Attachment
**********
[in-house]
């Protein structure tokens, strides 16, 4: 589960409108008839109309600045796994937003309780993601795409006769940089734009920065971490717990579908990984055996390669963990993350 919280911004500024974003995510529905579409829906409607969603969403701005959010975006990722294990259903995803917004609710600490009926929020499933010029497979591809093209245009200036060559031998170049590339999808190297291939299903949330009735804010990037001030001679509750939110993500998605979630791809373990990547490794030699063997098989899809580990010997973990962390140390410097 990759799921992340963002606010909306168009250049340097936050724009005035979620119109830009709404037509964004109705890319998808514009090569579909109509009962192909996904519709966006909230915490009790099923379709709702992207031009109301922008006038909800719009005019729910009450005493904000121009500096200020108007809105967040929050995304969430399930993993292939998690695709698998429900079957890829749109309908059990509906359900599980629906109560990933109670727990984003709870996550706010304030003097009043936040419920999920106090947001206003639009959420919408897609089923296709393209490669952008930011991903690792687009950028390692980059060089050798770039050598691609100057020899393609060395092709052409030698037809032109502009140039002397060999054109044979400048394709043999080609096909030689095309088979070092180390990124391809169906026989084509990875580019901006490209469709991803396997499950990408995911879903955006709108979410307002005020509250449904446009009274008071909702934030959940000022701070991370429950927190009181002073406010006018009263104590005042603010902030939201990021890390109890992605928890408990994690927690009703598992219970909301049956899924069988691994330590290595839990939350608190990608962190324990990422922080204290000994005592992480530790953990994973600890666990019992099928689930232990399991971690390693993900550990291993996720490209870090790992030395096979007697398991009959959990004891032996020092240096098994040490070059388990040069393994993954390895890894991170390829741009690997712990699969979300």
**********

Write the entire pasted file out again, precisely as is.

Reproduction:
[in-house]
């Protein structure tokens, strides 16, 4: 589960409108008839109309600045796994937003309780993601795409006769940089734009920065971490717990579908990984055996390669963990993350 919280911004500024974003995510529905579409829906409607969603969403701005959010975006990722294990259903995803917004609710600490009926929020499933010029497979591809093209245009200036060559031998170049590339999808190297291939299903949330009735804010990037001030001679509750939110993500998605979630791809373990990547490794030699063997098989899809580990010997973990962390140390410097 990759799921992340963002606010909306168009250049340097936050724009005035979620119109830009709404037509964004109705890319998808514009090569579909109509009962192909996904519709966006909230915490009790099923379709709702992207031009109301922008006038909800719009005019729910009450005493904000121009500096200020108007809105967040929050995304969430399930993993292939998690695709698998429900079957890829749109309908059990509906359900599980629906109560990933109670727990984003709870996550706010304030003097009043936040419920999920106090947001206003639009959420919408897609089923296709393209490669952008930011991903690792687009950028390692980059060089050798770039050598691609100057020899393609060395092709052409030698037809032109502009140039002397060999054109044979400048394709043999080609096909030689095309088979070092180390990124391809169906026989084509990875580019901006490209469709991803396997499950990408995911879903955006709108979410307002005020509250449904446009009274008071909702934030959940000022701070991370429950927190009181002073406010006018009263104590005042603010902030939201990021890390109890992605928890408990994690927690009703598992219970909301049956899924069988691994330590290595839990939350608190990608962190324990990422922080204290000994005592992480530790953990994973600890666990019992099928689930232990399991971690390693993900550990291993996720490209870090790992030395096979007697398991009959959990004891032996020092240096098994040490070059388990040069393994993954390895890894991170390829741009690997712990699969979300």